Language immersion program to expand
Published: Monday, February 25, 2013
Updated: Monday, April 22, 2013 21:04
Just like students at surrounding schools, children at William C. Lewis Elementary School in Wilmington enter through school doors every morning prepared to learn standard subjects ranging from science to literature. Unlike most schools, however, subjects are taught in both Spanish and English as part of a statewide, dual language program set to expand this fall.
Children spend half of the time learning in Spanish and the other half learning in English, Principal Ariadna Castañeda said, as Lewis Elementary, and two other elementary schools in Delaware have become part of Gov. Jack Markell’s World Language Immersion Program. The program, set to be introduced in seven new schools next fall, features a curriculum that has children across the state learning either Mandarin Chinese or Spanish, from early on in their academic careers.
“The ability to speak another language is a life skill that is becoming crucial in the global job marketplace and to our growing state economy,” Markell stated in a press release earlier this month.
This program is an “incredible opportunity” for students in the state to learn another language before reaching high school, a skill that will benefit them for the rest of their lives, the press release stated.
Mervin Daugherty, superintendent of Red Clay Consolidated School District, said the World Language Immersion Program, implemented earlier this year, has been successful so far and will continue to expand. Approximately 150 kindergarteners and first graders are enrolled in the program at Lewis Elementary, a number he said that will increase annually.
“We need to catch up by being multicultural in our languages and not just in our population,” Daugherty said.
As a dual-language magnet school, Lewis Elementary allows parents living within the school’s district to choice their children in, Castañeda said, meaning children who meet the criteria of the school are granted admission. If they do choose Lewis, a school with a body made up of both native English and Spanish speakers, all students are exposed to the same curriculum, and instead of going to foreign language classes, students are taught common subjects such as math in both languages on alternating days, she said.
Additionally, the staff includes both native English speakers as well as native Spanish speakers which “truly boosts multiculturalism,” according to Castañeda. This two-way immersion program is effective because it emphasizes language acquisition in context, she said.
“When you’re at the high school level, you’re processing and thinking more about it,” Castañeda said. “You have more inhibitions in high school. When you’re a child, you repeat it and don’t worry how it sounds. Children mold very easily––they’re like sponges.”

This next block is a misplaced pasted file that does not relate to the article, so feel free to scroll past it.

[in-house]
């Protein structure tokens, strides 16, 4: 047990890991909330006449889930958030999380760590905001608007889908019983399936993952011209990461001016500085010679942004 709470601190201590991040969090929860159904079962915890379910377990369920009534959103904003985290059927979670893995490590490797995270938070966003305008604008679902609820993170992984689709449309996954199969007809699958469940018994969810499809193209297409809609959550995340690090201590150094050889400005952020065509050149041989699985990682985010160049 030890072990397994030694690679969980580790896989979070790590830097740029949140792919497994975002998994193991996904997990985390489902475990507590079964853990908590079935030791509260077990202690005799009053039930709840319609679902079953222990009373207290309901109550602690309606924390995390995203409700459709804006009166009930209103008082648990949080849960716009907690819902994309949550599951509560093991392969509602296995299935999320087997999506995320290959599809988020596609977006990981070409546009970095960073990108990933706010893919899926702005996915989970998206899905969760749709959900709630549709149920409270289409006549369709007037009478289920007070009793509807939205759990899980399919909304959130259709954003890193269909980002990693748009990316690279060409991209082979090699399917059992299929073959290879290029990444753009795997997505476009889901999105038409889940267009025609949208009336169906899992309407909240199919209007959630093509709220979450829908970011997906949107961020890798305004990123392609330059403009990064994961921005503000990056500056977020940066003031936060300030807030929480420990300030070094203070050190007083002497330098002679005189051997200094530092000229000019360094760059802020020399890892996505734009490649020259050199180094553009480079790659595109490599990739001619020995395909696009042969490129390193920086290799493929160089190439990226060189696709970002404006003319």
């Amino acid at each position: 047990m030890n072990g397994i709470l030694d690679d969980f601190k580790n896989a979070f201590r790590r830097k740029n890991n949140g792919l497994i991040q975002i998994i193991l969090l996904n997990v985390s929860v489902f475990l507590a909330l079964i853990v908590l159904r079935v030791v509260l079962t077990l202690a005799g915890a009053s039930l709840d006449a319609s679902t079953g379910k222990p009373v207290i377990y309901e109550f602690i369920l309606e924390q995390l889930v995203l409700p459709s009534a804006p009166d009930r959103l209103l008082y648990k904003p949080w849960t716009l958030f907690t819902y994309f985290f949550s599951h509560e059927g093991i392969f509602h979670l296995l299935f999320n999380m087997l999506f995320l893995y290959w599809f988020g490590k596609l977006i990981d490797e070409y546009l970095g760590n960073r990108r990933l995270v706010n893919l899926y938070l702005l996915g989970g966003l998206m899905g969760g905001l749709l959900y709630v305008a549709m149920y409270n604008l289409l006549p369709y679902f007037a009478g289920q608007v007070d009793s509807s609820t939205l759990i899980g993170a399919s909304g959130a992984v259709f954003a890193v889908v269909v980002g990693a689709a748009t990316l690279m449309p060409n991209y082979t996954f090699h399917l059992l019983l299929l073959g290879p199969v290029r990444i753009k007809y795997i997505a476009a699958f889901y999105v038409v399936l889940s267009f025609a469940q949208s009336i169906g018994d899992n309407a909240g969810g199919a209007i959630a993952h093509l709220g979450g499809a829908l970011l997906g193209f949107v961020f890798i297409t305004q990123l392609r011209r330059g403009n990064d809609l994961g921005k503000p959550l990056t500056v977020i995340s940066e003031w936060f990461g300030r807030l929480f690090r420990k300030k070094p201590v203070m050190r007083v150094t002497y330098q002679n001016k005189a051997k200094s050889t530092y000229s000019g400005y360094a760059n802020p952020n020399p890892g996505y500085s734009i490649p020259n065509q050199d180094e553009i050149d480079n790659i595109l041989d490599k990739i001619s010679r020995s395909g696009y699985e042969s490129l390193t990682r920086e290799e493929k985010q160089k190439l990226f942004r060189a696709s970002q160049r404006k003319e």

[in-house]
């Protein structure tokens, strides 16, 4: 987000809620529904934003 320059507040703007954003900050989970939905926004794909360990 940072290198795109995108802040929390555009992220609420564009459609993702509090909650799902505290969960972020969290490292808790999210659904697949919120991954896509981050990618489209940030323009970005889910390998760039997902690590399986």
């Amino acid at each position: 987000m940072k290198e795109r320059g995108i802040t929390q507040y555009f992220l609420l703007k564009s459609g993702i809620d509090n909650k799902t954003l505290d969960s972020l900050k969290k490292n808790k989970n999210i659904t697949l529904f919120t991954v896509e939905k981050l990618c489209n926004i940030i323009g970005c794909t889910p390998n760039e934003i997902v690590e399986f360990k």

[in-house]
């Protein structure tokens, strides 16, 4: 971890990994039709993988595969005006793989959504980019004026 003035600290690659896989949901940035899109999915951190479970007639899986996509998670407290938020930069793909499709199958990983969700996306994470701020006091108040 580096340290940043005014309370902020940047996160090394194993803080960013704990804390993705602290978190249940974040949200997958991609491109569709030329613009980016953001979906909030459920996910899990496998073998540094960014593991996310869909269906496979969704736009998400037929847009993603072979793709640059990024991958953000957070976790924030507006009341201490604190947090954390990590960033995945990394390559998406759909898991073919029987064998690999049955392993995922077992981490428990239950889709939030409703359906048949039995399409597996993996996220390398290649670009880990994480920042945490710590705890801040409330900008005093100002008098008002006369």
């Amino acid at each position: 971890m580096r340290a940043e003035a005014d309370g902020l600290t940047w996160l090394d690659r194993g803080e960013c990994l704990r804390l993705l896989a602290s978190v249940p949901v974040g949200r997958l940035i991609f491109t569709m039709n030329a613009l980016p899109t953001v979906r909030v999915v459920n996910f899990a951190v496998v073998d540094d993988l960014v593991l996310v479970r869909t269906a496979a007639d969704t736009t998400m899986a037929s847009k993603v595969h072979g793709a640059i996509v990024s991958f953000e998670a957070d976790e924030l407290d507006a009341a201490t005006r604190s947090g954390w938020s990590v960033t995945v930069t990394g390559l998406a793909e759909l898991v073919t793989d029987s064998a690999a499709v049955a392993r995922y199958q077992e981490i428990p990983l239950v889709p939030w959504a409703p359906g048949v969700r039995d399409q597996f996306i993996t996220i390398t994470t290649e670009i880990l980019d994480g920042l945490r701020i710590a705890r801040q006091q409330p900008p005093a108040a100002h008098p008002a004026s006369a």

And the earlier children learn a language, the better, according to university foreign language professor Jorge Cubillos. Because children are wired to learn language, he said it’s important to start teaching children foreign languages during the “critical period” before puberty.
Children have an innate ability to pick up multiple languages and achieve native proficiency, he said, but once a child reaches this “critical period,” language begins to be processed in conceptual and intellectual ways. It is after this time that language becomes harder to grasp, Cubillos said.
“Every study conducted in the past 30 years shows an early start leads to mastering a language,” Cubillos said.
As a child born in Venezuela, senior Rafael Caballero said he began studying English at the age of 12. At his school, he said he spent two hours a day for six years studying English. From his experience, he said age makes a huge difference when learning a foreign language.
Because of the political and economic situations existing in Venezuela, Caballero said learning English was essential. Often in Venezuela, he said families do not want to compromise their children’s future, so they have them learn another language that may prove useful. For Caballero, that language was English.
“My parents told me if something happened in Venezuela because of the political system, they would want me to have a different option,” Caballero said.
But the United States does not have the same political disadvantage as Venezuela and consequently, foreign language is not as emphasized in this country, he said.
Though language study is often included in the curriculums of schools around the nation, Cubillos said tactics used to teach languages in the past 30 to 40 years are ineffective because they approach language acquisition in the wrong way. Intellectual approaches to teaching languages are often futile, he said, because learning a language is a lifelong process that requires practice, effort and exposure—a process that essentially cannot be accomplished in one or two semesters, he said.
“Memorization and worksheets have their place in classrooms, but they shouldn’t be considered the primary source to language acquisition,” he said.
The best way to learn a foreign language is through extensive exposure over a long period of time, Cubillos said. To increase foreign language proficiency among students, he said the curriculum needs to be adjusted, especially to fit the demands of living in a multicultural and interconnected world.
“Graduates will be interacting with people of many different backgrounds,” he said. “There will be a clear disadvantages if you aren’t exposed.”
Historically, the United States has not been in the position to speak second languages with other people, Cubillos said. Unlike European countries that border countries with various languages and ethnicities, the United States is isolated, he said, but with increased globalization, being proficient in multiple languages has become a necessity.